Volume 116, Issue 8 p. 1069-1080
General obstetrics

Uterine rupture in the Netherlands: a nationwide population-based cohort study

JJ Zwart

JJ Zwart

Department of Obstetrics, Leiden University Medical Centre, Leiden, the Netherlands

Department of Obstetrics and Gynaecology, Groene Hart Hospital, Gouda, the Netherlands

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JM Richters

JM Richters

Department of Public Health and Primary Care, Leiden University Medical Centre, Leiden, the Netherlands

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F Öry

F Öry

Department of Public Health, TNO Prevention and Health, Leiden, the Netherlands

Pacemaker in Global Health, Amsterdam, the Netherlands

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JIP de Vries

JIP de Vries

Department of Obstetrics and Gynaecology, VU University Medical Centre, Amsterdam, the Netherlands

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KWM Bloemenkamp

KWM Bloemenkamp

Department of Obstetrics, Leiden University Medical Centre, Leiden, the Netherlands

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J van Roosmalen

J van Roosmalen

Department of Obstetrics, Leiden University Medical Centre, Leiden, the Netherlands

Section of Health Care and Culture, VU University Medical Centre, Amsterdam, the Netherlands

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First published: 10 June 2009
Citations: 204
Dr JJ Zwart, Department of Obstetrics, K6-P-35, Leiden University Medical Centre, PO Box 9600, 2300 RC Leiden, the Netherlands. Email [email protected]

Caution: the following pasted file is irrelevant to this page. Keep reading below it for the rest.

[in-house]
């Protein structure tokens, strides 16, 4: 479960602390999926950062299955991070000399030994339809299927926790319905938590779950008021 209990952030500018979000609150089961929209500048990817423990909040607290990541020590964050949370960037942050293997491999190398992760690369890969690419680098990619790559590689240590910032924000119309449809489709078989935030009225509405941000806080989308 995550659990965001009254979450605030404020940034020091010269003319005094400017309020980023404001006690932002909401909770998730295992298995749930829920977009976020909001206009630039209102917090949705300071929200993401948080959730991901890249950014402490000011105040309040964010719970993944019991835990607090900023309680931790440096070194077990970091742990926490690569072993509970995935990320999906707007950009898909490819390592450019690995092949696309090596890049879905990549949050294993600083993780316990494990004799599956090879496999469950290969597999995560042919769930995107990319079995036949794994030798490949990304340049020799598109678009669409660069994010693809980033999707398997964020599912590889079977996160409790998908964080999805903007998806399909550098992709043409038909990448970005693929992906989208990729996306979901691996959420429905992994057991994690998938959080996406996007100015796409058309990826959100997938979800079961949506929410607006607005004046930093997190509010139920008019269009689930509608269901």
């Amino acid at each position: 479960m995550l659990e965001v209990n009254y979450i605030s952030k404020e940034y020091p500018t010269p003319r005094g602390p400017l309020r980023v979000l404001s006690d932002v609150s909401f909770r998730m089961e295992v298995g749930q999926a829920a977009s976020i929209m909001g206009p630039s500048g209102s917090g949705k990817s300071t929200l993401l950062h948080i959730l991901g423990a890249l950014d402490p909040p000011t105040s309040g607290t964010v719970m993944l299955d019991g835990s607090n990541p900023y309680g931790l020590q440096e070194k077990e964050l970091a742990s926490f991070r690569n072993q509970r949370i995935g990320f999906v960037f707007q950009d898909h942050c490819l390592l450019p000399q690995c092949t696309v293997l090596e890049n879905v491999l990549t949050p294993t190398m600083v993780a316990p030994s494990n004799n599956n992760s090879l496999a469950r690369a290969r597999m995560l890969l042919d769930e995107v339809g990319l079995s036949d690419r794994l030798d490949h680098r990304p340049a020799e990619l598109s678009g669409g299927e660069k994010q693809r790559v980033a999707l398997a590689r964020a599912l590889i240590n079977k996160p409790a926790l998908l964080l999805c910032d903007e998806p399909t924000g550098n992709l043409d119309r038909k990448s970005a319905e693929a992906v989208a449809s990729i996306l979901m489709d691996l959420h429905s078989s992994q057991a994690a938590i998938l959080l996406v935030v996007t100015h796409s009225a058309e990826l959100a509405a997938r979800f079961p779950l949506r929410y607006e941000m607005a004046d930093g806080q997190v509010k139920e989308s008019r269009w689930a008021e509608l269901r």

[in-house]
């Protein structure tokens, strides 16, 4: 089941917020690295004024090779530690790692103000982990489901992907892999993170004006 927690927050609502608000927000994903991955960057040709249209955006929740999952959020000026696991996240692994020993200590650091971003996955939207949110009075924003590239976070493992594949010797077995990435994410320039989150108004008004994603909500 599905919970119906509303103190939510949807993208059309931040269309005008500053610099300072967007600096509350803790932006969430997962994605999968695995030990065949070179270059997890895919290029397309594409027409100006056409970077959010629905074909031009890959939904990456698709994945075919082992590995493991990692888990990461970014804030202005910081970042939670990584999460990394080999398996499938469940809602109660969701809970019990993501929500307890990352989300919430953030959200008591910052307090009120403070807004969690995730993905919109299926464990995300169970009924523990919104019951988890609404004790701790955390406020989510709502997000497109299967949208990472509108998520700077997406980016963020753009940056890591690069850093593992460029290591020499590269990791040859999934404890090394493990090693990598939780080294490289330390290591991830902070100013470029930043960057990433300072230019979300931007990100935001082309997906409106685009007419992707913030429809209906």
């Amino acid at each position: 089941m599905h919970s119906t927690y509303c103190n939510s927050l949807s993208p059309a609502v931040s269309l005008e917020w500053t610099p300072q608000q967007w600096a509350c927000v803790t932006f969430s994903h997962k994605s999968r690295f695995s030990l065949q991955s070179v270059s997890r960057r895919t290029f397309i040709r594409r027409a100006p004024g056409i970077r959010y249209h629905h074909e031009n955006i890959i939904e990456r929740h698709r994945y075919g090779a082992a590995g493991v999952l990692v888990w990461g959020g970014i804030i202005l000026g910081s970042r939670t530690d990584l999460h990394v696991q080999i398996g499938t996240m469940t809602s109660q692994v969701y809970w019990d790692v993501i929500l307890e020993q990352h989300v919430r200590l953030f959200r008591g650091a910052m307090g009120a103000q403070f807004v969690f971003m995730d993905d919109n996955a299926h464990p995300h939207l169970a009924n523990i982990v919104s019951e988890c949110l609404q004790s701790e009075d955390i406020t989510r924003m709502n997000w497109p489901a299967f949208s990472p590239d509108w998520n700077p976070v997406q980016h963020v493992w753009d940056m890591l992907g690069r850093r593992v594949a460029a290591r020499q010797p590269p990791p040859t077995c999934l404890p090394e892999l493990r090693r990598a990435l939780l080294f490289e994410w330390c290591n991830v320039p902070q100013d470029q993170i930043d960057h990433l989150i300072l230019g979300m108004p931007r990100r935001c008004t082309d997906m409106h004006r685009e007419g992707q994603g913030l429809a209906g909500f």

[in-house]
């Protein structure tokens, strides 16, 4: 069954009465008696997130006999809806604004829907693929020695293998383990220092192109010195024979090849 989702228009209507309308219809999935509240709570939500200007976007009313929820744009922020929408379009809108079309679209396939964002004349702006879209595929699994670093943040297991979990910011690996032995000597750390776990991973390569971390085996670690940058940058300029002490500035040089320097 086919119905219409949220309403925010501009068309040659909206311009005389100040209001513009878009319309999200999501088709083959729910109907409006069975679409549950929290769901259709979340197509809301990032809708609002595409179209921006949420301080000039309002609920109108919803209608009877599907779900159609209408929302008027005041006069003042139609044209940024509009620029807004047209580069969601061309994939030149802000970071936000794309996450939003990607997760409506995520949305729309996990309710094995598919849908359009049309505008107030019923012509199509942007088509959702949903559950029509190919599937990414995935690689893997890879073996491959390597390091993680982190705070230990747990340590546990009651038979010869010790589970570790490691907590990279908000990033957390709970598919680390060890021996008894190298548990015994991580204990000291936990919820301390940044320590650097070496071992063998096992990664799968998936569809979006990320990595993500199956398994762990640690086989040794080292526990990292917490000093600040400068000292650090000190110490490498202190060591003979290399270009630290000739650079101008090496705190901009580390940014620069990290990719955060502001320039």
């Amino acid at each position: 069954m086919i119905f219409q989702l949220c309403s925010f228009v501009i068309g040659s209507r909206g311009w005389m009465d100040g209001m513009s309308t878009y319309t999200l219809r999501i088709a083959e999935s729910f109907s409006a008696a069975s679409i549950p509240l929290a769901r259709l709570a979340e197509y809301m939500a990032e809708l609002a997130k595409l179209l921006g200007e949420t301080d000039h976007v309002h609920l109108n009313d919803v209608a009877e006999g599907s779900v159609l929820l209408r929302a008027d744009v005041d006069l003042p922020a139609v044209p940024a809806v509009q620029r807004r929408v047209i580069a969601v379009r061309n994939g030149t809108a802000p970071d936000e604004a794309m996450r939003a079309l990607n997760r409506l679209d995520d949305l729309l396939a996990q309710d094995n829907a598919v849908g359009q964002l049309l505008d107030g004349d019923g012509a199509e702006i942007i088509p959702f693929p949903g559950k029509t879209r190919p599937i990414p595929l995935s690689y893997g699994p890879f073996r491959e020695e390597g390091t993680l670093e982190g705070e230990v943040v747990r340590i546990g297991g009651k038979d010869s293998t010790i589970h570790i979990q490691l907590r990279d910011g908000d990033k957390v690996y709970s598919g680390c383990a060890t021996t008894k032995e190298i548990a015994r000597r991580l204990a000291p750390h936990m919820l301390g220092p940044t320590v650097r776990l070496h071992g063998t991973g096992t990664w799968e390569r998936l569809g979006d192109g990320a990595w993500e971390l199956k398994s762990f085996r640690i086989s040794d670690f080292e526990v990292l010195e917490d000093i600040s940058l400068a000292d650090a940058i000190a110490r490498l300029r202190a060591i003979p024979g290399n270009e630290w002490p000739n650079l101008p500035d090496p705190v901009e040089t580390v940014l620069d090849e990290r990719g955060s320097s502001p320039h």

Abstract

Objective To assess incidence of uterine rupture in scarred and unscarred uteri and its maternal and fetal complications in a nationwide design.

Design Population-based cohort study.

Setting All 98 maternity units in the Netherlands.

Population All women delivering in the Netherlands between August 2004 and August 2006 (n = 371 021).

Methods Women with uterine rupture were prospectively collected using a web-based notification system. Data from all pregnant women in the Netherlands during the study period were obtained from Dutch population-based registers. Results were stratified by uterine scar.

Main outcome measures Population-based incidences, severe maternal and neonatal morbidity and mortality, relative and absolute risk estimates.

Results There were 210 cases of uterine rupture (5.9 per 10 000 pregnancies). Of these women, 183 (87.1%) had a uterine scar, incidences being 5.1 and 0.8 per 10 000 in women with and without uterine scar. No maternal deaths and 18 cases of perinatal death (8.7%) occurred. The overall absolute risk of uterine rupture was 1 in 1709. In univariate analysis, women with a prior caesarean, epidural anaesthesia, induction of labour (irrespective of agents used), pre- or post-term pregnancy, overweight, non-Western ethnic background and advanced age had an elevated risk of uterine rupture. The overall relative risk of induction of labour was 3.6 (95% confidence interval 2.7–4.8).

Conclusion The population-based incidence of uterine rupture in the Netherlands is comparable with other Western countries. Although much attention is paid to scar rupture associated with uterotonic agents, 13% of ruptures occurred in unscarred uteri and 72% occurred during spontaneous labour.